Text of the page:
George Springer led off the sixth with a walk, followed by Josh Reddick reaching base on catcher's interference, putting runners on first and second with no outs. Joe Girardi made the call to the bullpen after Gray threw a first-pitch ball to Altuve, bringing in David Robertson to try and avoid the first run of the game. Altuve walked, loading the bases with no outs for Correa. Correa struck out, bringing up Yuli Gurriel who knocked a ball down the third-base line, clearing the bases before he got caught between second and third for the second out, but still giving the Astros the big 3-0 lead. Lance McCullers continued his dominant game in the bottom of the inning, putting the Yankees down 1-2-3.

Chad Green pitched the top of the seventh for the Yankees, allowing a one-out double to Gonzalez who then came around to score on another fielding error by Castro, extending the Astros lead to 4-0. McCullers came back our for the seventh but left a ball over the plate which Judge hammered out to center field to make the score 4-1, bringing A.J. Hinch out for a call to the bullpen. Chris Devenski took the mound but gave up a triple to Didi Gregorius who scored on a sac fly by Gary Sanchez to cut the Astros lead in half and make it 4-2. Devenski walked Greg Bird next, bringing Hinch back out to call on Joe Musgrove. Alex Bregman made an incredible stop and throw on a groundball down the third-base line for the second out, followed by a popout to finally end the inning and keep the Astros ahead.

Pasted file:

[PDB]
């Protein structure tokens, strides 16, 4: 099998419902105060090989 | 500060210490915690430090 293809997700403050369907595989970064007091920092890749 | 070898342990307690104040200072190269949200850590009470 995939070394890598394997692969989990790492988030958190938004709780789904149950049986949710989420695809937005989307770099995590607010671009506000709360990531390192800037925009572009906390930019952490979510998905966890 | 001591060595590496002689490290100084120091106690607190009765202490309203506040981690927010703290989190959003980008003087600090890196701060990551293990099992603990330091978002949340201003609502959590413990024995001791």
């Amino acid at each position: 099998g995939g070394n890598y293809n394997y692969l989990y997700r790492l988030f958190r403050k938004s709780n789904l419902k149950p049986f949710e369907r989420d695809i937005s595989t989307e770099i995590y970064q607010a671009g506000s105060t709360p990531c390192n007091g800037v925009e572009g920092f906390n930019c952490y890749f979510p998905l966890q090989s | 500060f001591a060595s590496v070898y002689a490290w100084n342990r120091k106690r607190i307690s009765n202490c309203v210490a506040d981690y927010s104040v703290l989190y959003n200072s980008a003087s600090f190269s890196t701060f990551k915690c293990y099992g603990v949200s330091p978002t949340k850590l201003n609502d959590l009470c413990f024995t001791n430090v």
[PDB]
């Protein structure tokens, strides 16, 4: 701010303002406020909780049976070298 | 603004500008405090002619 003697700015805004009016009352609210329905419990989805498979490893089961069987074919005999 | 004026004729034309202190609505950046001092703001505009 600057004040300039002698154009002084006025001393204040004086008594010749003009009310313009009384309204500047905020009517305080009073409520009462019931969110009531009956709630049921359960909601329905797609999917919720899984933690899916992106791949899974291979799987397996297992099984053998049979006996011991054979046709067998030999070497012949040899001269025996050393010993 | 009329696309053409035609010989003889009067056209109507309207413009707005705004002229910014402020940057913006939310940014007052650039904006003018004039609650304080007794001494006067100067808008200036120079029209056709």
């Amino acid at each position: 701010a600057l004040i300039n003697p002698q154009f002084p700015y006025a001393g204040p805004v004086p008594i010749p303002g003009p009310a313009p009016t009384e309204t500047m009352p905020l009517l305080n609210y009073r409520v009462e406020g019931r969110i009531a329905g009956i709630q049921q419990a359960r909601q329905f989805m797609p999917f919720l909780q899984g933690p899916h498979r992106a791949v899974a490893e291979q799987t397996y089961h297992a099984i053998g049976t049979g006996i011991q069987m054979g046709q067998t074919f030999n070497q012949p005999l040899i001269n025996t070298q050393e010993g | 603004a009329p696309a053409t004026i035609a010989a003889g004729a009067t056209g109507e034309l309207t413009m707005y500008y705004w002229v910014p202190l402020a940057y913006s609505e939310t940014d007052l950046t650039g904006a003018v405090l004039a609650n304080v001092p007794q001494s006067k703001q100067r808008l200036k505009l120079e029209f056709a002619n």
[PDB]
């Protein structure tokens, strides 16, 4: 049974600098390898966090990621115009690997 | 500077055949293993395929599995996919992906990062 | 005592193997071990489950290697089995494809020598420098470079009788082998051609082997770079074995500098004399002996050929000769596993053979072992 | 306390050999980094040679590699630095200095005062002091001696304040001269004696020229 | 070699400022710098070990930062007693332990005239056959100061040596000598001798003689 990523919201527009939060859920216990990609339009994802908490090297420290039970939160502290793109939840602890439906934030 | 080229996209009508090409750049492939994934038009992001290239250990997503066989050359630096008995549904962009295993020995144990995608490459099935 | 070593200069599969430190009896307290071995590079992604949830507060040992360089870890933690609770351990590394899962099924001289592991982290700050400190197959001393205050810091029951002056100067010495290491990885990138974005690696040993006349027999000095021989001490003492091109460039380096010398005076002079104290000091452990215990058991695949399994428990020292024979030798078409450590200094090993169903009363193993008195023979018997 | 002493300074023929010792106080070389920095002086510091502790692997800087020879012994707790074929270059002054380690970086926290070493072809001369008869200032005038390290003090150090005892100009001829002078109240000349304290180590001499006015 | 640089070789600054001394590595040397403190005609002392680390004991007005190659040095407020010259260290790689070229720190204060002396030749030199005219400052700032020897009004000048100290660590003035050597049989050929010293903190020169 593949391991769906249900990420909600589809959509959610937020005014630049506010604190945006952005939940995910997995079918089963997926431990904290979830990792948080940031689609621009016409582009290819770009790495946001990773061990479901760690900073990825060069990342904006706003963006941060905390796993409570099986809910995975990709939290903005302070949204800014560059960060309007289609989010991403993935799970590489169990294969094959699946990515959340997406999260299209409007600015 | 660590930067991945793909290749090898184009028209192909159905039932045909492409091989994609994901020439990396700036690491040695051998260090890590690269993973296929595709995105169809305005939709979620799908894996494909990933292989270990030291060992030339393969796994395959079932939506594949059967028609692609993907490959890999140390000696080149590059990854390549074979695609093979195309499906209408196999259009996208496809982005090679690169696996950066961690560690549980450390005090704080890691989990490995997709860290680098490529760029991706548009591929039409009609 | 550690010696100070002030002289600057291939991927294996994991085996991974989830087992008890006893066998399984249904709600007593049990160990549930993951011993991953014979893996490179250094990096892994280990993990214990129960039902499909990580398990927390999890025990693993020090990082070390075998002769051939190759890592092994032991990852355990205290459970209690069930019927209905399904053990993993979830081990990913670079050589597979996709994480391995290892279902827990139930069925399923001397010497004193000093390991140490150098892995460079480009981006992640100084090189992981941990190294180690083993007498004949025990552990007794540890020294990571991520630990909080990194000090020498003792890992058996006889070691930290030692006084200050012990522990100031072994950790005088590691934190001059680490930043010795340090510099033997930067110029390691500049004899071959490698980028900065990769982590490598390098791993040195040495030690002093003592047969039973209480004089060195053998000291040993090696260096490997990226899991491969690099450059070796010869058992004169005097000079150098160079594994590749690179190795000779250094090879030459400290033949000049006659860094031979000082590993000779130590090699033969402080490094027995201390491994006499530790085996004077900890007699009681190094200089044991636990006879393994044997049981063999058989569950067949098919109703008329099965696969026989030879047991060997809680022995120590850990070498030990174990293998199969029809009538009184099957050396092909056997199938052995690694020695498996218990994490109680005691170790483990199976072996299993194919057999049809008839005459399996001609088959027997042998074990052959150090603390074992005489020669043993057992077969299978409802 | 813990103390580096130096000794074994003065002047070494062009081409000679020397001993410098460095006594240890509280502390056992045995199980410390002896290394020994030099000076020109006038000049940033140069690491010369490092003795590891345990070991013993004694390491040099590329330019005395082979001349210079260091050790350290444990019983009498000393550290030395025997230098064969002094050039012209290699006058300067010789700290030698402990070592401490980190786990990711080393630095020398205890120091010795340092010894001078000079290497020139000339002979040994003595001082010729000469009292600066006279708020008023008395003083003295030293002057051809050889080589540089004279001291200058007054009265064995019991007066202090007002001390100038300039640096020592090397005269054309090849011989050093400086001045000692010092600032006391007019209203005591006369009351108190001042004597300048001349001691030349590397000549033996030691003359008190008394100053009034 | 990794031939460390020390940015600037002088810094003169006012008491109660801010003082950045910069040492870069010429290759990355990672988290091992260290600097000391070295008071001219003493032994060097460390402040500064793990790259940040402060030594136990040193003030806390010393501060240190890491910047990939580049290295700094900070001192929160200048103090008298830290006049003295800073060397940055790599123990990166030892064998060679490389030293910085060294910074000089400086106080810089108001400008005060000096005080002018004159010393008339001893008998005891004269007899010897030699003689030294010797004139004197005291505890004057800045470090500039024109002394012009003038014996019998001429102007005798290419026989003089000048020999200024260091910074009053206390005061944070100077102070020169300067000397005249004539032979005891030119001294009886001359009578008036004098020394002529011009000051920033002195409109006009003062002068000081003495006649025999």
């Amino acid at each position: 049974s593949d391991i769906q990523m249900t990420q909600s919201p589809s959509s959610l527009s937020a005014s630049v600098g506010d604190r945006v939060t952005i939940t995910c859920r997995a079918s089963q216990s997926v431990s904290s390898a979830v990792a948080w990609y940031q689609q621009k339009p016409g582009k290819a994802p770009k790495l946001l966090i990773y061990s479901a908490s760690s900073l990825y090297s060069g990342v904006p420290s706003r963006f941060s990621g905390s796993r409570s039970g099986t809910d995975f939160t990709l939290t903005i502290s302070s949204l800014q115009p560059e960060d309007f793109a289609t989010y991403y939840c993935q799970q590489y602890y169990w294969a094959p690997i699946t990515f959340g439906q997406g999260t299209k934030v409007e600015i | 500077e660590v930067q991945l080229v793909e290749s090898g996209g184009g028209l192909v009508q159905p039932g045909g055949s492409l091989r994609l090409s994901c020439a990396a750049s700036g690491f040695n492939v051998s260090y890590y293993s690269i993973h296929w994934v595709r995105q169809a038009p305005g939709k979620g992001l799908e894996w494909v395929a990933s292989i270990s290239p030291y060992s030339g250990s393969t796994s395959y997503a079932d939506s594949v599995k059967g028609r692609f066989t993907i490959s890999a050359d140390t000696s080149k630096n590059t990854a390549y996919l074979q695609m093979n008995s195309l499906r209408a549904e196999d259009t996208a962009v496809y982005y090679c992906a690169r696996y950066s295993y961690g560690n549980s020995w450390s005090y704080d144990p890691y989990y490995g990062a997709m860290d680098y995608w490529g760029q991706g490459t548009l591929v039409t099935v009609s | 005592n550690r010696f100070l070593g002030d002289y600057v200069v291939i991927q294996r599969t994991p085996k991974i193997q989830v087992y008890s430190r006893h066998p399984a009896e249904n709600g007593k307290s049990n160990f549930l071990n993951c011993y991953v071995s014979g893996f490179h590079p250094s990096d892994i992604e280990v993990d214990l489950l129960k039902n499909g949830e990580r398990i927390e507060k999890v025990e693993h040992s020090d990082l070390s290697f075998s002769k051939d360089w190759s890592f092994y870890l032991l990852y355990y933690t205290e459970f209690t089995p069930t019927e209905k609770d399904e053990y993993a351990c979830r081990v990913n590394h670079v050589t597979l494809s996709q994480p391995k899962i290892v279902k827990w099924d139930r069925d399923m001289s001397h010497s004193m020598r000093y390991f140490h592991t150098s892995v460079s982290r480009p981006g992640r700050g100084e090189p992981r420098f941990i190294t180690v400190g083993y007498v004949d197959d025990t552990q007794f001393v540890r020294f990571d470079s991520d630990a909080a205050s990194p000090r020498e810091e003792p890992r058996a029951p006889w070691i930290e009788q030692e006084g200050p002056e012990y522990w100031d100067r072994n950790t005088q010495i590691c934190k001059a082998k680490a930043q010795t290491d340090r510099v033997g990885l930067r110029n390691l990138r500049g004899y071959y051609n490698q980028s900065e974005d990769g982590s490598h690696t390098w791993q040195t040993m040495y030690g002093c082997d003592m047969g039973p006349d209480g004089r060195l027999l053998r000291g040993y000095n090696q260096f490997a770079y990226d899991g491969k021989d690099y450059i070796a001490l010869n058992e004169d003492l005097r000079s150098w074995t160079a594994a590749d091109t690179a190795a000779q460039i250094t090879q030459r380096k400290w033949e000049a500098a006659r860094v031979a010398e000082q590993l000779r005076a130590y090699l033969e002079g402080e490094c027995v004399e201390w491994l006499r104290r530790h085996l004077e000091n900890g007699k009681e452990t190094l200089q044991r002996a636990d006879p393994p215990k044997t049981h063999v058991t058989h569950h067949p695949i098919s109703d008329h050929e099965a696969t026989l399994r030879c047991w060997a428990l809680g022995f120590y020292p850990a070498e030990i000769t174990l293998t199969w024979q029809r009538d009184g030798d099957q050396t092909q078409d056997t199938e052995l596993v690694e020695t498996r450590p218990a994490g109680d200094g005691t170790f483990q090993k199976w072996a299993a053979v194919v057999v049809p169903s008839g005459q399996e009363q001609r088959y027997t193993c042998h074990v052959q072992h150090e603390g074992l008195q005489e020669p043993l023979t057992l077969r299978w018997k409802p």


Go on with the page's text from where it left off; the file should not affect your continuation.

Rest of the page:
Green returned for the top of the eighth and was able to get a quick inning, retiring the Astros in order on 9 pitches. Musgrove struggled in the bottom half, giving up back-to-back no-out singles, resulting in Ken Giles coming in to try and get the last six outs. Giles started with a groundout, which scored Todd Frazier from third, bringing the Yankees within one run at 4-3. Aaron Judge followed and hit a ball off the left field wall, scoring the tying run to make it 4-4. Gary Sanchez gave the Yankees their first lead of the night, scoring two on a double to make it a 6-4 game, leading to another call to the bullpen after an intentional walk to Greg Bird. Luke Gregerson came in and issued a walk to load the bases, but was able to avoid any further damage with two groundouts to end the disaster of an eighth inning.

The Yankees turned to their closer, Aroldis Chapman, in the top of the ninth, who got two strikeouts and a fly out to save the 6-4 win and make the ALCS a best out of three for the remaining three games.